The Kissing Hand

Today was Mark’s first day of kindergarten, signifying the end of summer vacation, the return of actual summer-like weather notwithstanding. I thought I’d be spending the last of vacation doing fun, outdoorsy things, but instead I spent it taking care of the boys who alternated between being lethargically, feverishly ill and incredibly rambunctiously healthy, but neither at the same time. I also spent some time pondering which would be easier, two simultaneously sick children, or a longer bout of illness with only one child sick at a time, before concluding that the former is definitely preferable in my mind.

Futile ponderings aside, I was startled at how quickly and how enjoyably the summer passed. Back in February or March, I fretted a bit about the summer and activity planning, and would I go crazy without the 7.5 hours/ week of personal time I was now accustomed to? Then in the spring I was at a playground with a friend and her younger children, and she was speaking about her oldest daughter, who was in Grade One. “She has friends I don’t know and I don’t know their parents. She’s gone all day and she has her own life, completely separate from me.” It would be hard to overestimate the impact those words had on me. I could practically see the leaves of a page-a-day calendar rapidly tearing themselves off and fluttering away. I drove home with the feeling of one who has made a firm resolution: I was going to enjoy the summer with the children, dammit. We were GOING TO HAVE A GREAT TIME.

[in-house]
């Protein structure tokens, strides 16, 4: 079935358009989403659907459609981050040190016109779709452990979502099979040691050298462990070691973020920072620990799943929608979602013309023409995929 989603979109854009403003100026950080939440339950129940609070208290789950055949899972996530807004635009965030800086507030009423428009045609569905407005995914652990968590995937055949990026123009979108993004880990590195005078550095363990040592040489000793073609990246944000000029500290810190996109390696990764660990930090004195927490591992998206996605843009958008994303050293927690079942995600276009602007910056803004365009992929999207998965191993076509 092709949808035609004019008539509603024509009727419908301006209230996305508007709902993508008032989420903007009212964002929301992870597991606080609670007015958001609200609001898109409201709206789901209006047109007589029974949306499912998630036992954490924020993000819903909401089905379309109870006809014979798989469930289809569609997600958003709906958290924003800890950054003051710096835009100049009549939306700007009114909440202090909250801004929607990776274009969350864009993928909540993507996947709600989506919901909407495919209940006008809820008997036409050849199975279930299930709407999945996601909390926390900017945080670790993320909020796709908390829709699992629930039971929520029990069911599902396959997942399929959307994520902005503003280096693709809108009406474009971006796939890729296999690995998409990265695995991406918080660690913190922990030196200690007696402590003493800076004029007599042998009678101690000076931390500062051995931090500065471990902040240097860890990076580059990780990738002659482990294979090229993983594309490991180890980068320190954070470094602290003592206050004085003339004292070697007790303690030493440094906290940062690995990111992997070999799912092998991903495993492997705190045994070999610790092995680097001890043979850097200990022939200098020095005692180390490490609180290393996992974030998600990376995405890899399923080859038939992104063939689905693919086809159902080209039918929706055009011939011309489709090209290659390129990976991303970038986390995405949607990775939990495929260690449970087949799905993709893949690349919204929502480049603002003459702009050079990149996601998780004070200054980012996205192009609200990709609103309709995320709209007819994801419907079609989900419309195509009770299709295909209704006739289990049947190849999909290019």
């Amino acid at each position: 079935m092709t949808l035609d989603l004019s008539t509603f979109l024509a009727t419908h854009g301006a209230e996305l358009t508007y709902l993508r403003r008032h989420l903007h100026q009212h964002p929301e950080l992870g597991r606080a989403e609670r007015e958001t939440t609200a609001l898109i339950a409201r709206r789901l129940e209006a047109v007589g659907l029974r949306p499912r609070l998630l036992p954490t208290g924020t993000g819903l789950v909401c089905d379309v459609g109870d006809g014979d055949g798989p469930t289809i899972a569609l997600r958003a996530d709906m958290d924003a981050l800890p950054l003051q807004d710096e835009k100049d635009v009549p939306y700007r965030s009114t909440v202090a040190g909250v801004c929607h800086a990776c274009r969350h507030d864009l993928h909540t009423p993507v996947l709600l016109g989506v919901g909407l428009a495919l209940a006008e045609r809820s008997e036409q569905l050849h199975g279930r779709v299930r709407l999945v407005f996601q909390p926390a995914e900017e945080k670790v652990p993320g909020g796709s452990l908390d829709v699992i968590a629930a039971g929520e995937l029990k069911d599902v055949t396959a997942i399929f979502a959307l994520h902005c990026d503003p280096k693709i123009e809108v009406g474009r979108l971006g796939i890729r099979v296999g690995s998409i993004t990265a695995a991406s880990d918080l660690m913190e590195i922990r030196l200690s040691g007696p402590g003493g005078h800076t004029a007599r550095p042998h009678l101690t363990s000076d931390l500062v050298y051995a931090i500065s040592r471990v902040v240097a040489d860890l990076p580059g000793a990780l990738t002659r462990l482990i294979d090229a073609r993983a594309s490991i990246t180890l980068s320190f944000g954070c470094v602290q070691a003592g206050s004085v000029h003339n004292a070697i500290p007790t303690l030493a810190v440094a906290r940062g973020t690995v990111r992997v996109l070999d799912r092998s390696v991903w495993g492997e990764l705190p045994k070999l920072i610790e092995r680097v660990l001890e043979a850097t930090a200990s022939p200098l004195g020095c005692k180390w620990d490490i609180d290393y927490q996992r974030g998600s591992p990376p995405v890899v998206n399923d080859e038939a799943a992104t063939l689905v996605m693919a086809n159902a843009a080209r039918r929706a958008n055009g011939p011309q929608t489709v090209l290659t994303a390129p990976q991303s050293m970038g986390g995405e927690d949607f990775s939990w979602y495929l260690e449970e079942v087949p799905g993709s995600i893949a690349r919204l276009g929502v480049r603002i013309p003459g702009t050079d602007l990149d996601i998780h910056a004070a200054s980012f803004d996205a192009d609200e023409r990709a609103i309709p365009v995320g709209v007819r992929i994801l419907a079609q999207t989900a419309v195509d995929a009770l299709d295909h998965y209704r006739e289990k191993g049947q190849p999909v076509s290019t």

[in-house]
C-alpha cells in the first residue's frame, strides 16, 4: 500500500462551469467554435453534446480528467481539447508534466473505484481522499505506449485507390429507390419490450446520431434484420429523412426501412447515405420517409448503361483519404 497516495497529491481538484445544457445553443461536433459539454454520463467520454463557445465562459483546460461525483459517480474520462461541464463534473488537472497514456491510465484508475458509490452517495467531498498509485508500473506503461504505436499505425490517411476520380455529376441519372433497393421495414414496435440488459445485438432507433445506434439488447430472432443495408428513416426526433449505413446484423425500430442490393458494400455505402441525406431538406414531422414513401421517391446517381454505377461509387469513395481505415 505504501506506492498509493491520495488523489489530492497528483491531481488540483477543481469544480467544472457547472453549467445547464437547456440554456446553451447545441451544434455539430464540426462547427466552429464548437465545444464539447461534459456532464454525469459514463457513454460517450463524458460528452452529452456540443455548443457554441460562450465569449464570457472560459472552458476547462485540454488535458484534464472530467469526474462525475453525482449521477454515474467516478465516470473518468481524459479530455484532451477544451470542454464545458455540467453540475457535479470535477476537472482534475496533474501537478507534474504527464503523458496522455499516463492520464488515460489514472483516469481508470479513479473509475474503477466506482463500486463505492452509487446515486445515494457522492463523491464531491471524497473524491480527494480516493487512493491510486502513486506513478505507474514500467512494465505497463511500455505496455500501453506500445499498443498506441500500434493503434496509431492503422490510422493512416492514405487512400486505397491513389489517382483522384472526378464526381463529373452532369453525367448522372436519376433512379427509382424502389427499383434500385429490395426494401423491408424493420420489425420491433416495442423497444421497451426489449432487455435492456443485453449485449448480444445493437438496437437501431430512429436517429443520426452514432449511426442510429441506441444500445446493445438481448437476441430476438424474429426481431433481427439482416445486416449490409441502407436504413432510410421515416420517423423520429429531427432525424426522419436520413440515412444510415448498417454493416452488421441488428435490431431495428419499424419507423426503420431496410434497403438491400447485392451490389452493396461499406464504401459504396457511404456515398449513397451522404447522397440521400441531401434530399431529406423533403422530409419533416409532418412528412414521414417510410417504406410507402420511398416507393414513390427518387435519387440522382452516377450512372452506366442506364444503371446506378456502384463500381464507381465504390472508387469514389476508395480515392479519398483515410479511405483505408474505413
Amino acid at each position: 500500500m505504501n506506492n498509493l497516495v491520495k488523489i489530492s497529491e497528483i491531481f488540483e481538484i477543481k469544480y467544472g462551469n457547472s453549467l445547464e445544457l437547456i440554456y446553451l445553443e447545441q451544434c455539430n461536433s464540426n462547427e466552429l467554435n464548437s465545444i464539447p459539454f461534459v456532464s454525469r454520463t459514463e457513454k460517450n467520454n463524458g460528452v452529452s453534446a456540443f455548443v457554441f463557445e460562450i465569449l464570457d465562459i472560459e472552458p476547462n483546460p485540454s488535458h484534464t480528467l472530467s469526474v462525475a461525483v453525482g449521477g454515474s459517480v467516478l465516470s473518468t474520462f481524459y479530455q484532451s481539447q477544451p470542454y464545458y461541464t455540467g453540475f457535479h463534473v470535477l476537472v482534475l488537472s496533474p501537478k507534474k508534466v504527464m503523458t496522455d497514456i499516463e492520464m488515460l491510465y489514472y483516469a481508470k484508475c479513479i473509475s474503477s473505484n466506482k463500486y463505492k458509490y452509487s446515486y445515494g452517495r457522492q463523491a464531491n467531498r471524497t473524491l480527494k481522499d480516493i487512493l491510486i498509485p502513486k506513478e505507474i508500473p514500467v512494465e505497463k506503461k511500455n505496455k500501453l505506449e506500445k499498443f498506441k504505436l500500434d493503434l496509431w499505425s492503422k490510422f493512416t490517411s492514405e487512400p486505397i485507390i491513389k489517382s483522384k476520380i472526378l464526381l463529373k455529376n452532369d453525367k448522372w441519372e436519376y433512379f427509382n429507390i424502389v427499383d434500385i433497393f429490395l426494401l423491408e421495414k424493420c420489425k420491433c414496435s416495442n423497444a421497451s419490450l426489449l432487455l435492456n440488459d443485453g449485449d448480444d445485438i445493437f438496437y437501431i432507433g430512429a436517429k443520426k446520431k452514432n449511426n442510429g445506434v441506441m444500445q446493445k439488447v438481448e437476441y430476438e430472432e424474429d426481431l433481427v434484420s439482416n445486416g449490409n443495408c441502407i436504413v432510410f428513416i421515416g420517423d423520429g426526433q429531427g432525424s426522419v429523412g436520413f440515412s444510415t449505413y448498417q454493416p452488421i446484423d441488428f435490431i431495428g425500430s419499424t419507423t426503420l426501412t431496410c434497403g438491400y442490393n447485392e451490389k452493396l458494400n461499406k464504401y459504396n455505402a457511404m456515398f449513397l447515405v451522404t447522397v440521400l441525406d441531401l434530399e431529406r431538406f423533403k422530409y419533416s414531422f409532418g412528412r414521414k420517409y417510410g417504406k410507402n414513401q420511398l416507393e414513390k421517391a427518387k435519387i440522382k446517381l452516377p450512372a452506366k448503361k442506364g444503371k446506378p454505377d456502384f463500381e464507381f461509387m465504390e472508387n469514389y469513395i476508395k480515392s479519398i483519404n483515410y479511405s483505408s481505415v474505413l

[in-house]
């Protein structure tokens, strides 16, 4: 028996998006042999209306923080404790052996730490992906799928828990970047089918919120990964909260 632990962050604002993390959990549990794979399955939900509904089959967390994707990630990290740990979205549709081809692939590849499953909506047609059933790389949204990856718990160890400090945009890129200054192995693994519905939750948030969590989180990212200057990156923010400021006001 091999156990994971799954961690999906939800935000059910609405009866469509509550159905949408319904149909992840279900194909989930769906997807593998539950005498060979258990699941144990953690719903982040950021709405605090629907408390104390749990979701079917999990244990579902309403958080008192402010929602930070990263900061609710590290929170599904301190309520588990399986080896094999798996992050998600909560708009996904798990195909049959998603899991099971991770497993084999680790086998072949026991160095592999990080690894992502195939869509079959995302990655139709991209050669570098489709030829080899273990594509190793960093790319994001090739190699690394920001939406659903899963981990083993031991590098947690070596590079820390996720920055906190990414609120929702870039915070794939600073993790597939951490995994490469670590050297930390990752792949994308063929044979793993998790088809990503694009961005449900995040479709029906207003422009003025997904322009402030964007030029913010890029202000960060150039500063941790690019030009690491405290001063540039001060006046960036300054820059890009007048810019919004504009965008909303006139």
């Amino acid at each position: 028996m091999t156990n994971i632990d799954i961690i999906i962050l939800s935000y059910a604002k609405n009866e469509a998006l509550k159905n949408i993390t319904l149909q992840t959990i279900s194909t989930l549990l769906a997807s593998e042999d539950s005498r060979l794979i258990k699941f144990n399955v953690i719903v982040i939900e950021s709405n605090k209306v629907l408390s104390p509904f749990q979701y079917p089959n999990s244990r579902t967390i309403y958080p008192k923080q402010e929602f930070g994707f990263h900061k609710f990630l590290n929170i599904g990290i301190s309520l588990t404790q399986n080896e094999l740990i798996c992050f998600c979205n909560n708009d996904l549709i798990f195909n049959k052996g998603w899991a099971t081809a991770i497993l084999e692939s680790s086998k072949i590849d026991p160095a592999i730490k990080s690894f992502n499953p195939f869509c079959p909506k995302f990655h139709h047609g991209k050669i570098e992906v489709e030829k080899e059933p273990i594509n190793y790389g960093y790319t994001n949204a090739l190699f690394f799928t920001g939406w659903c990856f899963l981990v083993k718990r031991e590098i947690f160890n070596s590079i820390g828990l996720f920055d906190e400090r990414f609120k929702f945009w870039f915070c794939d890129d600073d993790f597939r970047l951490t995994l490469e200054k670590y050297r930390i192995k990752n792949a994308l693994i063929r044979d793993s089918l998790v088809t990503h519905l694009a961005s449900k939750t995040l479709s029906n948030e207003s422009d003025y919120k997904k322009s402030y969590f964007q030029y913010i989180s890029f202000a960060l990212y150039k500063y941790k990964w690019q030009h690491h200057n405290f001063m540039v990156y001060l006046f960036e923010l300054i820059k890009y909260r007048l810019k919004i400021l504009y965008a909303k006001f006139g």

I did what I always do in the face of uncertainty, and that is to make lists and schedules. Oh yes, I am nothing if not rigid and rules-oriented. For fun, I took an Oprah quiz – Find the (Diet) Plan That Fits You – and my result was the one entitled “Restrictive”, for people who thrive on organization. I was a bit depressed at my own lameness. Anyway, I made lists of things I wanted to do and tried to schedule at least one fun place to visit per week – the zoo, playground, Science Centre – and we really did have a great time.

So what about the first day of kindergarten? The class was only one hour long, and the parents were called in to listen to the teacher read “The Kissing Hand” after which each child gave their parent a paper heart to put in their hand. I was just so proud of my big kid, who was so proud of himself at the new big kid school; although at that moment, all I could see were the calendar pages that were flying away from me.


  1. Oh, “The Kissing Hand!” Both the preschool and Kindergarten teachers read it. Makes me weepy every time.

  2. Nicole, I love your blog and today you have actually brought me to tears. My eldest starts kindergarten next week and I have many mixed emotions to go with it. Thanks for putting into words many of my own thoughts.

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